A bill to ban hydraulic fracturing in Maryland cleared a major hurdle Wednesday, days after Gov. Larry Hogan (R) surprised advocates by endorsing the ban.

The state Senate’s environmental committee voted 8-3 in favor of the House bill, with one of the panel’s four Republicans joining all seven Democrats. The measure, which has 23 sponsors, now advances to the full Senate, where it would need at least 24 votes to pass.

If Maryland bans fracking, it would be the third state to do so, joining New York and Vermont.

Advocates successfully fought an amendment that would have required a statewide referendum in 2018 to determine how voters feel about the ban on fracking, a natural-gas extraction method formally known as hydraulic fracturing.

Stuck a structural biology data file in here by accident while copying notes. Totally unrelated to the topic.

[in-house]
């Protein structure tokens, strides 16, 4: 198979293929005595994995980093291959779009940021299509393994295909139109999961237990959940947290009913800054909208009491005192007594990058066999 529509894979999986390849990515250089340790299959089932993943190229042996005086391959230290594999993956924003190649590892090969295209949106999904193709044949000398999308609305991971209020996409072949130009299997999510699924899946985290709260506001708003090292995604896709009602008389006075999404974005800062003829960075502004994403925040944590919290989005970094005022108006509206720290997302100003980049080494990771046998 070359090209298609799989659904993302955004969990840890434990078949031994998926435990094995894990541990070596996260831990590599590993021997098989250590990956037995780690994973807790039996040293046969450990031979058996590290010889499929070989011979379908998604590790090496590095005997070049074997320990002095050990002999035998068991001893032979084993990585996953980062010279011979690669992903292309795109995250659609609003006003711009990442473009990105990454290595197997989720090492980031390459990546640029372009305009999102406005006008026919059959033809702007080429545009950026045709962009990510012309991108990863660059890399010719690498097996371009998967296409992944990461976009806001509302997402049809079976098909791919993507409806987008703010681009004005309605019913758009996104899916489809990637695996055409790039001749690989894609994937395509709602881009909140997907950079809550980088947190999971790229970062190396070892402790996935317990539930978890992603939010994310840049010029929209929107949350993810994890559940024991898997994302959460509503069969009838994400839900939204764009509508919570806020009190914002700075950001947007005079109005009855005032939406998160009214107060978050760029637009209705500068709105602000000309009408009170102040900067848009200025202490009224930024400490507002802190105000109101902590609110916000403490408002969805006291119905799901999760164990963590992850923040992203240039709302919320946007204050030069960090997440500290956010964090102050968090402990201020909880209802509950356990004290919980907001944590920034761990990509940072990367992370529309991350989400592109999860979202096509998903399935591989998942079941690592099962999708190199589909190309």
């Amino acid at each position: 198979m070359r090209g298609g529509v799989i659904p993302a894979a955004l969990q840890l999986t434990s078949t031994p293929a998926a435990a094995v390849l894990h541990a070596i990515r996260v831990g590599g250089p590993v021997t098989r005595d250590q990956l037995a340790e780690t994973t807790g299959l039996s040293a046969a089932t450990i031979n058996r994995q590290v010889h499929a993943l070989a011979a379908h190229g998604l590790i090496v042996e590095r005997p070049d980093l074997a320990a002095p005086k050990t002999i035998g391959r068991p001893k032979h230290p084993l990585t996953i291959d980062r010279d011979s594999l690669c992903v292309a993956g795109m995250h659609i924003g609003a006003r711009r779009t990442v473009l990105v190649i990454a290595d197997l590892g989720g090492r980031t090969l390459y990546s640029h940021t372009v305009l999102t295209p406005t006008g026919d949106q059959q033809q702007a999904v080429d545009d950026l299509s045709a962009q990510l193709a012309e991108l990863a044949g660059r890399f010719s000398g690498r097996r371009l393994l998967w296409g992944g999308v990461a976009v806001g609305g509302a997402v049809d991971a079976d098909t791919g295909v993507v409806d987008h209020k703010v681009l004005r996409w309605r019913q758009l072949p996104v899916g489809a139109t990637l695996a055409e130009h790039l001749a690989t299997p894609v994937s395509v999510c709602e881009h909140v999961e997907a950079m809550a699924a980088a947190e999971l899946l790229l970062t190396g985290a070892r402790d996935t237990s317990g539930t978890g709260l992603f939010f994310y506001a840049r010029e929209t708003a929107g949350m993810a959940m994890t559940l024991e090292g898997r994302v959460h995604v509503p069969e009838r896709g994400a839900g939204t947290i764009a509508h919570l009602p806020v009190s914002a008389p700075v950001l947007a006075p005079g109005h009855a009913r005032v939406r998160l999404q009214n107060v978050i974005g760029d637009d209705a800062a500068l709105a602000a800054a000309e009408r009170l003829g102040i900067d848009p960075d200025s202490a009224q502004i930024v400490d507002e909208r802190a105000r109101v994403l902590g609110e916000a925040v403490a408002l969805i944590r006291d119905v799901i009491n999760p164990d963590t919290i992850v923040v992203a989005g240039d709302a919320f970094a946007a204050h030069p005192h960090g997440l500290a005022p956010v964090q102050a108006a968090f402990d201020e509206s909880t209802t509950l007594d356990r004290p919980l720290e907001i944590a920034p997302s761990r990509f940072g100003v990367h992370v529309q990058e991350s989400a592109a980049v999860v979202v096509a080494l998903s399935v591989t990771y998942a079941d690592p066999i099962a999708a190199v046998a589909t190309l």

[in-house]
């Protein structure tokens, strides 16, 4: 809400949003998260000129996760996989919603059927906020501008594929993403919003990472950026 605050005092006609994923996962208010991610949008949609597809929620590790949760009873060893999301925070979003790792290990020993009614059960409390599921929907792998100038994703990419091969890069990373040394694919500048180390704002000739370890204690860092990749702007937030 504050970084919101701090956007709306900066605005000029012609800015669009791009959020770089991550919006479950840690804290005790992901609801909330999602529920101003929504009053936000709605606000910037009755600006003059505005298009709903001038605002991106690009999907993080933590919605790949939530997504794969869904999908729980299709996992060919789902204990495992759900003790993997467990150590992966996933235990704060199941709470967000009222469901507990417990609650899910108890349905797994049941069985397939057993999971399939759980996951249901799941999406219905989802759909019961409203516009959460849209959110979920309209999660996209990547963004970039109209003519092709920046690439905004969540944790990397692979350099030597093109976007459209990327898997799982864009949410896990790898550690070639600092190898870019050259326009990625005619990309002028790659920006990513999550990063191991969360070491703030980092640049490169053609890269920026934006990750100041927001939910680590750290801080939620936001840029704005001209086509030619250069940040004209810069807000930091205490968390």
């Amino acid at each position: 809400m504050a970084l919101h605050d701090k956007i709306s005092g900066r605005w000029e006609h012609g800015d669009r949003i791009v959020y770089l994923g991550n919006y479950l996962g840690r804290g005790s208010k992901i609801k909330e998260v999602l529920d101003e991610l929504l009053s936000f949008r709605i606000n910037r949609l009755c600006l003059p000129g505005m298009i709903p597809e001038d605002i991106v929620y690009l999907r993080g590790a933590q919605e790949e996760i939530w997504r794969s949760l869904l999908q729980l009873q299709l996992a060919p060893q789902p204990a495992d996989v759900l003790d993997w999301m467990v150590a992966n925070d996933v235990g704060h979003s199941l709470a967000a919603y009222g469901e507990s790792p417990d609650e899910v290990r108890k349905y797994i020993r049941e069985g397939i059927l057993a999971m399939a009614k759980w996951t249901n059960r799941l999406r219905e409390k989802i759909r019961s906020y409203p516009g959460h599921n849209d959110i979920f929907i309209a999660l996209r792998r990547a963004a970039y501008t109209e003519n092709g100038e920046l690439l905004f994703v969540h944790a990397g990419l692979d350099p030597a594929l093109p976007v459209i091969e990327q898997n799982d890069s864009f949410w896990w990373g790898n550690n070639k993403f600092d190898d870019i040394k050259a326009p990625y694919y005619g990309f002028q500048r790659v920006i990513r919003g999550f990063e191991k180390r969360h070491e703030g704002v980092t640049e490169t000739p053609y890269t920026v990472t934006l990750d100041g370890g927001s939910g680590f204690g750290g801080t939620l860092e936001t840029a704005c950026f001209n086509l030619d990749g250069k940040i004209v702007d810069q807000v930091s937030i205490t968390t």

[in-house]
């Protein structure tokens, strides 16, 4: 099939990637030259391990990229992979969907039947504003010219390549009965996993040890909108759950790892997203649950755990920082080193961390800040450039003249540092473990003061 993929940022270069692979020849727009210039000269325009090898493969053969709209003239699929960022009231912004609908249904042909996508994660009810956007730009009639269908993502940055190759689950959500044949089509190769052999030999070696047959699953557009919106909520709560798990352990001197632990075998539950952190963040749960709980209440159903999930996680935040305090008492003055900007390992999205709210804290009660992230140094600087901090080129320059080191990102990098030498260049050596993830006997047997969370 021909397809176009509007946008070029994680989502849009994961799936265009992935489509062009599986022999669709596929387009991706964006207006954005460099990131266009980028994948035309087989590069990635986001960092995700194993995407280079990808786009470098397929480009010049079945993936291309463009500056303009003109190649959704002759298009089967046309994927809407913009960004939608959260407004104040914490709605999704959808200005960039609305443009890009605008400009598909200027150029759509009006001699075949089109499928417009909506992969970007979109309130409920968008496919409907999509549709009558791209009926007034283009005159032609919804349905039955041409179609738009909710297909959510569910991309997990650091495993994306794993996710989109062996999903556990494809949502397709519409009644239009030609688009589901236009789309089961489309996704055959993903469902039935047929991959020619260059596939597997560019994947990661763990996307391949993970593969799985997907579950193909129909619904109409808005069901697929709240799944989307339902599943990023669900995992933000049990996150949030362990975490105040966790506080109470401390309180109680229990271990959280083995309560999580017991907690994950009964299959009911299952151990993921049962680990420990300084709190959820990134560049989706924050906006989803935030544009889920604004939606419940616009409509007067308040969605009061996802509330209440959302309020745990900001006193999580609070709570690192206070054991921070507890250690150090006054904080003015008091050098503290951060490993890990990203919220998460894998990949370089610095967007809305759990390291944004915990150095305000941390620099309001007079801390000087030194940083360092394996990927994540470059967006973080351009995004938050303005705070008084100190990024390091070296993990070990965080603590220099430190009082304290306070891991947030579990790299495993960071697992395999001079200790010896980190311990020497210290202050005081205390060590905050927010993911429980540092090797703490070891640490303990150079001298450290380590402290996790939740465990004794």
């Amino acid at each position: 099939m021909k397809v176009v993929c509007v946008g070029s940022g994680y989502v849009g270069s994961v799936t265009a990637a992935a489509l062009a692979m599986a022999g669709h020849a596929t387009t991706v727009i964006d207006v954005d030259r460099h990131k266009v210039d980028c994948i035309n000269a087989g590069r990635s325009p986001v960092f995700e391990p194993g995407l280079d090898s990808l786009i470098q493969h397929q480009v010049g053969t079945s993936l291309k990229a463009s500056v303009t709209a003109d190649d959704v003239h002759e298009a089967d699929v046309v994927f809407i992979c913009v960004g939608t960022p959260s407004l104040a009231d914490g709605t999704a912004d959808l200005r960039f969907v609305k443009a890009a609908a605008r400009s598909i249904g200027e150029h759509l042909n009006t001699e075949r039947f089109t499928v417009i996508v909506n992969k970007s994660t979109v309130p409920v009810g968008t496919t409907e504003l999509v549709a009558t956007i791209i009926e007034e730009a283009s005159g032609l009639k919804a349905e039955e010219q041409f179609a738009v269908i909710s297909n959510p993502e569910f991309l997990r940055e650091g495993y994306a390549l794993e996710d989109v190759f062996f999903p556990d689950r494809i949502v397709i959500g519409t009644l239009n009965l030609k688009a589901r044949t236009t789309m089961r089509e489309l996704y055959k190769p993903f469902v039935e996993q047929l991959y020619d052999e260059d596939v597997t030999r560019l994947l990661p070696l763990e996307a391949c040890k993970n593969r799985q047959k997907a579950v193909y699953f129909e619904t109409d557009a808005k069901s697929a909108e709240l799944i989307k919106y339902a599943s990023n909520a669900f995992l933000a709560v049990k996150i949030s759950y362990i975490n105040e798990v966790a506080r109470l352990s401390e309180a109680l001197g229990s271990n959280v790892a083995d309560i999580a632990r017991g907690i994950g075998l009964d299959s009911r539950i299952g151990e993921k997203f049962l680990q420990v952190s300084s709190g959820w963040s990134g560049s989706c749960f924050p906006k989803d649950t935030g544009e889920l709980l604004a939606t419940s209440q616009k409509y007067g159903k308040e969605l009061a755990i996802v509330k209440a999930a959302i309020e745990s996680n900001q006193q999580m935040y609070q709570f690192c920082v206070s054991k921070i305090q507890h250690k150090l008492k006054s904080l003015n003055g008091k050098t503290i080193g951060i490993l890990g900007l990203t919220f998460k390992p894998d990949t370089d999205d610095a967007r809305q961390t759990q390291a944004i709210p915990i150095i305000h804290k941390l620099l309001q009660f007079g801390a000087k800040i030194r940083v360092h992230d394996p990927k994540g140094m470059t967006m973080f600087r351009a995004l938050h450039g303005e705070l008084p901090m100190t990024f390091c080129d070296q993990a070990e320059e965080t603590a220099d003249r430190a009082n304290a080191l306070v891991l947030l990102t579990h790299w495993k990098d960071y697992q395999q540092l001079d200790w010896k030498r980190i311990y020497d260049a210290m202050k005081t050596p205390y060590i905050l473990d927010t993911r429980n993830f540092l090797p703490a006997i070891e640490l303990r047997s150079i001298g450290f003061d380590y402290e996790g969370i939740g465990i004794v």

Critics said the referendums would provide an opportunity for the oil-and-gas industry to run ads against the ban and drum up support for repealing it.

Environmental and anti-fracking groups applauded Wednesday’s committee vote.

“Mountain Maryland residents and citizens across our state have for years raised alarm over fracking’s potential to contaminate water and air, to cause earthquakes, and to harm public health and safety,” Citizen Shale said in a statement. “With this vote, we can breathe a little easier.”